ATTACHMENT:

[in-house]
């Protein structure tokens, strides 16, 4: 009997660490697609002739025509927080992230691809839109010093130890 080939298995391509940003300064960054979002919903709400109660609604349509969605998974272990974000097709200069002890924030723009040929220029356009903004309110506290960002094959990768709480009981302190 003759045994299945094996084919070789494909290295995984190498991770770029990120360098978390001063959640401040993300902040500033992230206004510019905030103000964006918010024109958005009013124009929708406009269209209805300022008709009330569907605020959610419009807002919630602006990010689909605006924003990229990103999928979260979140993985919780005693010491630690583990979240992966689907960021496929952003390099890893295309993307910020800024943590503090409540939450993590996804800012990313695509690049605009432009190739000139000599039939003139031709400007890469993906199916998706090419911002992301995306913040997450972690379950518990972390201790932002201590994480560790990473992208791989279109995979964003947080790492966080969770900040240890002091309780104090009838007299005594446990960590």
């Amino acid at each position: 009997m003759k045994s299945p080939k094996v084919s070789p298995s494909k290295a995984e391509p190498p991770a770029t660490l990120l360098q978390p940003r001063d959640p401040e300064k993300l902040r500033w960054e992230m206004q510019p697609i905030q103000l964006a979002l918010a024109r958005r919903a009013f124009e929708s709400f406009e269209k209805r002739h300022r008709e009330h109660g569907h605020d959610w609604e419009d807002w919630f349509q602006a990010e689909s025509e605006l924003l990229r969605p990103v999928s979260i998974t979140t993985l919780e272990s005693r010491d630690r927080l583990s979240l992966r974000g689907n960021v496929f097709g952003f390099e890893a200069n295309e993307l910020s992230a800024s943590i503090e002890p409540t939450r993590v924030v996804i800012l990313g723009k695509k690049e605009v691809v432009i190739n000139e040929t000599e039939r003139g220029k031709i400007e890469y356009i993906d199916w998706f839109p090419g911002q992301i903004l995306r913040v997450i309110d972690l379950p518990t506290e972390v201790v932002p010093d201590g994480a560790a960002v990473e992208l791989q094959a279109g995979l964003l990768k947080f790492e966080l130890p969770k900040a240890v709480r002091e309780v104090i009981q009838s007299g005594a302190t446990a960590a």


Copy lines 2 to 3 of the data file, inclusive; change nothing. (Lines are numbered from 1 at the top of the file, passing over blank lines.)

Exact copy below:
């Protein structure tokens, strides 16, 4: 009997660490697609002739025509927080992230691809839109010093130890 080939298995391509940003300064960054979002919903709400109660609604349509969605998974272990974000097709200069002890924030723009040929220029356009903004309110506290960002094959990768709480009981302190 003759045994299945094996084919070789494909290295995984190498991770770029990120360098978390001063959640401040993300902040500033992230206004510019905030103000964006918010024109958005009013124009929708406009269209209805300022008709009330569907605020959610419009807002919630602006990010689909605006924003990229990103999928979260979140993985919780005693010491630690583990979240992966689907960021496929952003390099890893295309993307910020800024943590503090409540939450993590996804800012990313695509690049605009432009190739000139000599039939003139031709400007890469993906199916998706090419911002992301995306913040997450972690379950518990972390201790932002201590994480560790990473992208791989279109995979964003947080790492966080969770900040240890002091309780104090009838007299005594446990960590």
């Amino acid at each position: 009997m003759k045994s299945p080939k094996v084919s070789p298995s494909k290295a995984e391509p190498p991770a770029t660490l990120l360098q978390p940003r001063d959640p401040e300064k993300l902040r500033w960054e992230m206004q510019p697609i905030q103000l964006a979002l918010a024109r958005r919903a009013f124009e929708s709400f406009e269209k209805r002739h300022r008709e009330h109660g569907h605020d959610w609604e419009d807002w919630f349509q602006a990010e689909s025509e605006l924003l990229r969605p990103v999928s979260i998974t979140t993985l919780e272990s005693r010491d630690r927080l583990s979240l992966r974000g689907n960021v496929f097709g952003f390099e890893a200069n295309e993307l910020s992230a800024s943590i503090e002890p409540t939450r993590v924030v996804i800012l990313g723009k695509k690049e605009v691809v432009i190739n000139e040929t000599e039939r003139g220029k031709i400007e890469y356009i993906d199916w998706f839109p090419g911002q992301i903004l995306r913040v997450i309110d972690l379950p518990t506290e972390v201790v932002p010093d201590g994480a560790a960002v990473e992208l791989q094959a279109g995979l964003l990768k947080f790492e966080l130890p969770k900040a240890v709480r002091e309780v104090i009981q009838s007299g005594a302190t446990a960590a």